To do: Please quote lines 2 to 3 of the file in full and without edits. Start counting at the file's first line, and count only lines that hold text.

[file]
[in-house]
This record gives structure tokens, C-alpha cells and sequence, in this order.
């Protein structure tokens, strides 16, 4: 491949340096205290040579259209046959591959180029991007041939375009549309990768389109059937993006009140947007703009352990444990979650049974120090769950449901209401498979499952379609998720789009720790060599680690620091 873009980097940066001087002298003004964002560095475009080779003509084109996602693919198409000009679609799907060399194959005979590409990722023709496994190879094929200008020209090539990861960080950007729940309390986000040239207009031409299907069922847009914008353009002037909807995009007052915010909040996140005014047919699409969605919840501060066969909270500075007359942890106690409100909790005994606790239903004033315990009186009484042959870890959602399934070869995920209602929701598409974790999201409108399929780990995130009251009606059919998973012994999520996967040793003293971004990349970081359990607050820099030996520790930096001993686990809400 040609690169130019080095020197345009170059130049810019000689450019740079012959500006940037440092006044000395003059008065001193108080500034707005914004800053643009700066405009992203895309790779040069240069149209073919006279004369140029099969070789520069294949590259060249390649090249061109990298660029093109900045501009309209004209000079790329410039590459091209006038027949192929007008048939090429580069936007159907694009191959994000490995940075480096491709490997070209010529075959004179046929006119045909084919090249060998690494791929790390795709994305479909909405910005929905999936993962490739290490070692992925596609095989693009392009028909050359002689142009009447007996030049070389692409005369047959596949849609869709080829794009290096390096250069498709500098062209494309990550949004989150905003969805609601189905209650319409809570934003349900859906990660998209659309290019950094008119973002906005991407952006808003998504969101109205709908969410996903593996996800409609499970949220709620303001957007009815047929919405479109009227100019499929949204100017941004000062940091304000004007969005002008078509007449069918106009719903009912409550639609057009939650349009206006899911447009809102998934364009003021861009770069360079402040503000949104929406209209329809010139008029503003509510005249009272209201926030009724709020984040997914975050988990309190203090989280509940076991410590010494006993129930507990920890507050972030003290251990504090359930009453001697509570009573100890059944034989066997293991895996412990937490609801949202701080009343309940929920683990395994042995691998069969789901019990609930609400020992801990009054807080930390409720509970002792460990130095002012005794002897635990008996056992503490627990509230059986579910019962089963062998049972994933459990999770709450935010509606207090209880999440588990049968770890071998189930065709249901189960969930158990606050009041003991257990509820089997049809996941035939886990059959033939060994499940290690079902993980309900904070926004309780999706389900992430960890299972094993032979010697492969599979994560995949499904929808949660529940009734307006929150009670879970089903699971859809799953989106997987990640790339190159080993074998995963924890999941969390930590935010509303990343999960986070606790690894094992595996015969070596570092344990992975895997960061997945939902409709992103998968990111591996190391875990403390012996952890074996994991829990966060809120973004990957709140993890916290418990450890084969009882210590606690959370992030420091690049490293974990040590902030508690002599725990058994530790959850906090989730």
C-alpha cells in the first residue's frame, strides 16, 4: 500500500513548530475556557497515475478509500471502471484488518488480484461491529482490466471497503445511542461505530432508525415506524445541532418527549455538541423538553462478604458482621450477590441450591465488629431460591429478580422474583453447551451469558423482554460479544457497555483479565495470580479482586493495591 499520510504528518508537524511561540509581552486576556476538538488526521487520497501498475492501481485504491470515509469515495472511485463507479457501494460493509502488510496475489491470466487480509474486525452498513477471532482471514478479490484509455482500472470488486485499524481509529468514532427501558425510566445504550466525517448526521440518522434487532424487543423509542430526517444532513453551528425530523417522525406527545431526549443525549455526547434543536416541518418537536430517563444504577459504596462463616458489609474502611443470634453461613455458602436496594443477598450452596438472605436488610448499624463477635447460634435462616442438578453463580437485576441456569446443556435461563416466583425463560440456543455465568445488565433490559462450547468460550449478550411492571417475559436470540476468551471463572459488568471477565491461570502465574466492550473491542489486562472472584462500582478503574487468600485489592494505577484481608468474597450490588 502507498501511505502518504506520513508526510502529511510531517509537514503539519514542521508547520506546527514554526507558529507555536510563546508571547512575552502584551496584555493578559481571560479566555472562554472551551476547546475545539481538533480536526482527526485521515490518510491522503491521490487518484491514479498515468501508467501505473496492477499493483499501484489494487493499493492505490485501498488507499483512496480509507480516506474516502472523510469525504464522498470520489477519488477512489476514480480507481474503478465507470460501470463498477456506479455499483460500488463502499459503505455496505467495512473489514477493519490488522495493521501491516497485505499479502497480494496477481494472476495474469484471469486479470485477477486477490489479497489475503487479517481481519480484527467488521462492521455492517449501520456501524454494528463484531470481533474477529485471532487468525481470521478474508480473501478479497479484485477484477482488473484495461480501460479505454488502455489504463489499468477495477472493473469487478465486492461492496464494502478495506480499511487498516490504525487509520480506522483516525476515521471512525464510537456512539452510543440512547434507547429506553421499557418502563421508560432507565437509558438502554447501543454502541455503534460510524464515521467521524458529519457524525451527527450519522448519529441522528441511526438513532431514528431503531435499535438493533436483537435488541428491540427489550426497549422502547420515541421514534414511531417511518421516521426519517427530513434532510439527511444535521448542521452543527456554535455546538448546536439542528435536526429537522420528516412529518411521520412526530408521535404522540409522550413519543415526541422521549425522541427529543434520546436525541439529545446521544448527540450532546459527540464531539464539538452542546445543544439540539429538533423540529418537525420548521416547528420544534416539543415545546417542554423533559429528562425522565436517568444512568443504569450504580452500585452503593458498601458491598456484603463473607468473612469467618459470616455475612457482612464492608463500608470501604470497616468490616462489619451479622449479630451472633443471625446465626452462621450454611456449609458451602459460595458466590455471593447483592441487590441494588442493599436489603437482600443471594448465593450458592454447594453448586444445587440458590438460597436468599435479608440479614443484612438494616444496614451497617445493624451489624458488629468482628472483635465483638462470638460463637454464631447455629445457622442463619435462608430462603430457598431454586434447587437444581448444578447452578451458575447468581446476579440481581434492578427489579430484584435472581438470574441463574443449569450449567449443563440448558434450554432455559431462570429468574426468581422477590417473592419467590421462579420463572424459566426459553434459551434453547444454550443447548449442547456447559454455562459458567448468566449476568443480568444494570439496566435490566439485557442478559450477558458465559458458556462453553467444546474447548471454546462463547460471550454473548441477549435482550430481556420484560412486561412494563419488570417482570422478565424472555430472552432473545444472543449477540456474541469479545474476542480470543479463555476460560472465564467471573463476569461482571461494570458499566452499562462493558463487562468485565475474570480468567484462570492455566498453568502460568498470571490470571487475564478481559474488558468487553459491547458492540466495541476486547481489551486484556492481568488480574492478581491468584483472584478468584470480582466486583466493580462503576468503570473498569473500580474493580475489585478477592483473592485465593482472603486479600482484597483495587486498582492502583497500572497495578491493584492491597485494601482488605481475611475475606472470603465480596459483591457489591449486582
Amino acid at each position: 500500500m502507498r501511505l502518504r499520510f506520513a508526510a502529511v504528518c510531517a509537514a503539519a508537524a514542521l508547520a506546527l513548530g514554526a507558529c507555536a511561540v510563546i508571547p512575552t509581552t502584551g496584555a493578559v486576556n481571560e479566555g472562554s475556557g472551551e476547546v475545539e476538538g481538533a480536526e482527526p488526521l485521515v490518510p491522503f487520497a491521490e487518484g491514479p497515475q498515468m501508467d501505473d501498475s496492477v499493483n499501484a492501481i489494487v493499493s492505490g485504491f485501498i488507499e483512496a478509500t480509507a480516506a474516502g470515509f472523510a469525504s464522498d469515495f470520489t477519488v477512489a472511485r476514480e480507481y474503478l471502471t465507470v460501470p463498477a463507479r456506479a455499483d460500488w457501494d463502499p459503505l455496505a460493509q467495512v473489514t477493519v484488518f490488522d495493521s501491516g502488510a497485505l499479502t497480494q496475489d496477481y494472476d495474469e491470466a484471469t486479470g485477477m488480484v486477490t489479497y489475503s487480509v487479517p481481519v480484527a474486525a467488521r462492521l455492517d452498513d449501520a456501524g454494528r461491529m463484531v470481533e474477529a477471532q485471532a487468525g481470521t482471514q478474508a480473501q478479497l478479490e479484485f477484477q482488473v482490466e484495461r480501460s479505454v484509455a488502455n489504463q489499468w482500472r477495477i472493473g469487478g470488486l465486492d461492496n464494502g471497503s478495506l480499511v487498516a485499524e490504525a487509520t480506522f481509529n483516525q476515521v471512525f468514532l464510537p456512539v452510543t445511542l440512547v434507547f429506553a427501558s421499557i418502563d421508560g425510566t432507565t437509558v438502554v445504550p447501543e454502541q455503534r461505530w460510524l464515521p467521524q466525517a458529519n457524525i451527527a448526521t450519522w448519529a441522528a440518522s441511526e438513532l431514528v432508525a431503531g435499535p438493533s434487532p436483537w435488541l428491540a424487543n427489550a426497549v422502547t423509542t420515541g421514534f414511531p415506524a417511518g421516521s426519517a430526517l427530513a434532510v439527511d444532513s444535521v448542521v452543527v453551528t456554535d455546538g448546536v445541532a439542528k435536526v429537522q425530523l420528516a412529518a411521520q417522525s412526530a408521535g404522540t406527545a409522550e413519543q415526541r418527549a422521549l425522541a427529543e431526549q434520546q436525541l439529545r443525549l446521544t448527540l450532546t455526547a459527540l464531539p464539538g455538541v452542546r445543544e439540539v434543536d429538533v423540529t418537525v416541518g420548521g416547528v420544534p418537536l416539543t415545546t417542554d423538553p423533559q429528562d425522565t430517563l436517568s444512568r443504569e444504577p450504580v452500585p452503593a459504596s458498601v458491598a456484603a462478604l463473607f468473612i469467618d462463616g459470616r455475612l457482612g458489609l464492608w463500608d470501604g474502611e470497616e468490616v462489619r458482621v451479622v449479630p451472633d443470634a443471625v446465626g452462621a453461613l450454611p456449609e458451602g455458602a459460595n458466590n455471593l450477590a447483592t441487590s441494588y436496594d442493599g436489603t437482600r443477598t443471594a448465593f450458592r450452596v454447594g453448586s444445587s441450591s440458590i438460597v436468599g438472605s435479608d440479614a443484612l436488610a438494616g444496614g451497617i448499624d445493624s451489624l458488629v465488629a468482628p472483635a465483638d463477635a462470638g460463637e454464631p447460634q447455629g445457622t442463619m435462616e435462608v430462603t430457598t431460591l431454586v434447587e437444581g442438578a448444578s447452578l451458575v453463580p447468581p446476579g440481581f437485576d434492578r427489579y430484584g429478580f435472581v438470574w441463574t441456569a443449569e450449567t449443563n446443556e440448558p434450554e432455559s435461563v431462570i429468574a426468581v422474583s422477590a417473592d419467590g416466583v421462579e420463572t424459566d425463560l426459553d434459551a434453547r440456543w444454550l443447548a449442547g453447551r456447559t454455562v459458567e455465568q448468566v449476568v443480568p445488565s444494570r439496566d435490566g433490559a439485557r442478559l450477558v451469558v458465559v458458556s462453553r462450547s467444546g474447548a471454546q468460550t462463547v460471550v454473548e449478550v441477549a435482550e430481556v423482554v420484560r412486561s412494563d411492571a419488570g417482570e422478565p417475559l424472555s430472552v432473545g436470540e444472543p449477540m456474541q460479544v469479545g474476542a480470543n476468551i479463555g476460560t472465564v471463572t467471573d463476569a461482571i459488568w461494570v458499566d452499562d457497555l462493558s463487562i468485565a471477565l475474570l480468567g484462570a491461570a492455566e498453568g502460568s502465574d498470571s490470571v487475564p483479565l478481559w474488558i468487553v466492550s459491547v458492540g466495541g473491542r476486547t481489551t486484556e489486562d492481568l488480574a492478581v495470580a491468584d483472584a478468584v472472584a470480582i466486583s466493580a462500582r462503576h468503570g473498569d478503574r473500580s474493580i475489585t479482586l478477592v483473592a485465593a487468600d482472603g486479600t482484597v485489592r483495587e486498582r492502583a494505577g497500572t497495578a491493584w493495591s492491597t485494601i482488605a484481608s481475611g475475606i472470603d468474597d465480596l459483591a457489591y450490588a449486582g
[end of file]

This record gives structure tokens, C-alpha cells and sequence, in this order.
């Protein structure tokens, strides 16, 4: 491949340096205290040579259209046959591959180029991007041939375009549309990768389109059937993006009140947007703009352990444990979650049974120090769950449901209401498979499952379609998720789009720790060599680690620091 873009980097940066001087002298003004964002560095475009080779003509084109996602693919198409000009679609799907060399194959005979590409990722023709496994190879094929200008020209090539990861960080950007729940309390986000040239207009031409299907069922847009914008353009002037909807995009007052915010909040996140005014047919699409969605919840501060066969909270500075007359942890106690409100909790005994606790239903004033315990009186009484042959870890959602399934070869995920209602929701598409974790999201409108399929780990995130009251009606059919998973012994999520996967040793003293971004990349970081359990607050820099030996520790930096001993686990809400 040609690169130019080095020197345009170059130049810019000689450019740079012959500006940037440092006044000395003059008065001193108080500034707005914004800053643009700066405009992203895309790779040069240069149209073919006279004369140029099969070789520069294949590259060249390649090249061109990298660029093109900045501009309209004209000079790329410039590459091209006038027949192929007008048939090429580069936007159907694009191959994000490995940075480096491709490997070209010529075959004179046929006119045909084919090249060998690494791929790390795709994305479909909405910005929905999936993962490739290490070692992925596609095989693009392009028909050359002689142009009447007996030049070389692409005369047959596949849609869709080829794009290096390096250069498709500098062209494309990550949004989150905003969805609601189905209650319409809570934003349900859906990660998209659309290019950094008119973002906005991407952006808003998504969101109205709908969410996903593996996800409609499970949220709620303001957007009815047929919405479109009227100019499929949204100017941004000062940091304000004007969005002008078509007449069918106009719903009912409550639609057009939650349009206006899911447009809102998934364009003021861009770069360079402040503000949104929406209209329809010139008029503003509510005249009272209201926030009724709020984040997914975050988990309190203090989280509940076991410590010494006993129930507990920890507050972030003290251990504090359930009453001697509570009573100890059944034989066997293991895996412990937490609801949202701080009343309940929920683990395994042995691998069969789901019990609930609400020992801990009054807080930390409720509970002792460990130095002012005794002897635990008996056992503490627990509230059986579910019962089963062998049972994933459990999770709450935010509606207090209880999440588990049968770890071998189930065709249901189960969930158990606050009041003991257990509820089997049809996941035939886990059959033939060994499940290690079902993980309900904070926004309780999706389900992430960890299972094993032979010697492969599979994560995949499904929808949660529940009734307006929150009670879970089903699971859809799953989106997987990640790339190159080993074998995963924890999941969390930590935010509303990343999960986070606790690894094992595996015969070596570092344990992975895997960061997945939902409709992103998968990111591996190391875990403390012996952890074996994991829990966060809120973004990957709140993890916290418990450890084969009882210590606690959370992030420091690049490293974990040590902030508690002599725990058994530790959850906090989730």